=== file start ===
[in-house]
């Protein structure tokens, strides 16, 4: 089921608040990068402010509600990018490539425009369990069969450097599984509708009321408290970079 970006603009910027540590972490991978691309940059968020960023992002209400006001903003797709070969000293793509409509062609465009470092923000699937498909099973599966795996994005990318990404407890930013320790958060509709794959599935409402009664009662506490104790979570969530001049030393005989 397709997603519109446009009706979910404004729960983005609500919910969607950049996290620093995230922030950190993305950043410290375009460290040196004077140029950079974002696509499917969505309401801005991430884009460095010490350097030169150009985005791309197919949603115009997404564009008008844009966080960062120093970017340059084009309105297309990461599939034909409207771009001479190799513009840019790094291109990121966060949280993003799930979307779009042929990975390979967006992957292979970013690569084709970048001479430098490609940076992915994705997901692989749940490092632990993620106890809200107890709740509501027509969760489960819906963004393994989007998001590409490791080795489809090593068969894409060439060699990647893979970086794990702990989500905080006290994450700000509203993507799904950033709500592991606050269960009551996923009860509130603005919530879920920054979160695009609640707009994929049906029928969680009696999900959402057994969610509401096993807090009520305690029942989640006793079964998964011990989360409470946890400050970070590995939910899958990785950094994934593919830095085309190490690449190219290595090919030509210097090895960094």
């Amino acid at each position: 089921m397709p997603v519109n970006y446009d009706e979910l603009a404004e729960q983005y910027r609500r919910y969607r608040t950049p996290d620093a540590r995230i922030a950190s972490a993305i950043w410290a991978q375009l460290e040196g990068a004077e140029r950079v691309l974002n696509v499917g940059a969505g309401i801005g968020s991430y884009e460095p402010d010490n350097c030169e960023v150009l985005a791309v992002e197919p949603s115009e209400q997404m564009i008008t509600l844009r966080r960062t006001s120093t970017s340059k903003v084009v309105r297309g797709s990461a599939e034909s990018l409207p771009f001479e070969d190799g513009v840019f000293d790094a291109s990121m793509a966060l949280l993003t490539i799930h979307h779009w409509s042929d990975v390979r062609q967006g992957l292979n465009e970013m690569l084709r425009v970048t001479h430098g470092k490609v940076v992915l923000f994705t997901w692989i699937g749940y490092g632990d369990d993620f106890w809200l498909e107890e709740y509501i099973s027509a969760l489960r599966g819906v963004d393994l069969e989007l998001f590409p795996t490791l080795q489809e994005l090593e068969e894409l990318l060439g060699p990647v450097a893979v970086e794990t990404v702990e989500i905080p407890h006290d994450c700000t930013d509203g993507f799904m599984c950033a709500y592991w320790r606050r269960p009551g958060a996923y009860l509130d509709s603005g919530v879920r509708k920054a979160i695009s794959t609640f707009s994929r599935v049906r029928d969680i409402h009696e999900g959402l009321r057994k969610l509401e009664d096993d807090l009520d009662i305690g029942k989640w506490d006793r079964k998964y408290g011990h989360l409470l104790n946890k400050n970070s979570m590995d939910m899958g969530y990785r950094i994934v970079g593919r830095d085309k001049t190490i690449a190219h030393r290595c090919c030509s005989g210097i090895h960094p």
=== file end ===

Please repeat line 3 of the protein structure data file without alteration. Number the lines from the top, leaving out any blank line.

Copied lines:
């Amino acid at each position: 089921m397709p997603v519109n970006y446009d009706e979910l603009a404004e729960q983005y910027r609500r919910y969607r608040t950049p996290d620093a540590r995230i922030a950190s972490a993305i950043w410290a991978q375009l460290e040196g990068a004077e140029r950079v691309l974002n696509v499917g940059a969505g309401i801005g968020s991430y884009e460095p402010d010490n350097c030169e960023v150009l985005a791309v992002e197919p949603s115009e209400q997404m564009i008008t509600l844009r966080r960062t006001s120093t970017s340059k903003v084009v309105r297309g797709s990461a599939e034909s990018l409207p771009f001479e070969d190799g513009v840019f000293d790094a291109s990121m793509a966060l949280l993003t490539i799930h979307h779009w409509s042929d990975v390979r062609q967006g992957l292979n465009e970013m690569l084709r425009v970048t001479h430098g470092k490609v940076v992915l923000f994705t997901w692989i699937g749940y490092g632990d369990d993620f106890w809200l498909e107890e709740y509501i099973s027509a969760l489960r599966g819906v963004d393994l069969e989007l998001f590409p795996t490791l080795q489809e994005l090593e068969e894409l990318l060439g060699p990647v450097a893979v970086e794990t990404v702990e989500i905080p407890h006290d994450c700000t930013d509203g993507f799904m599984c950033a709500y592991w320790r606050r269960p009551g958060a996923y009860l509130d509709s603005g919530v879920r509708k920054a979160i695009s794959t609640f707009s994929r599935v049906r029928d969680i409402h009696e999900g959402l009321r057994k969610l509401e009664d096993d807090l009520d009662i305690g029942k989640w506490d006793r079964k998964y408290g011990h989360l409470l104790n946890k400050n970070s979570m590995d939910m899958g969530y990785r950094i994934v970079g593919r830095d085309k001049t190490i690449a190219h030393r290595c090919c030509s005989g210097i090895h960094p």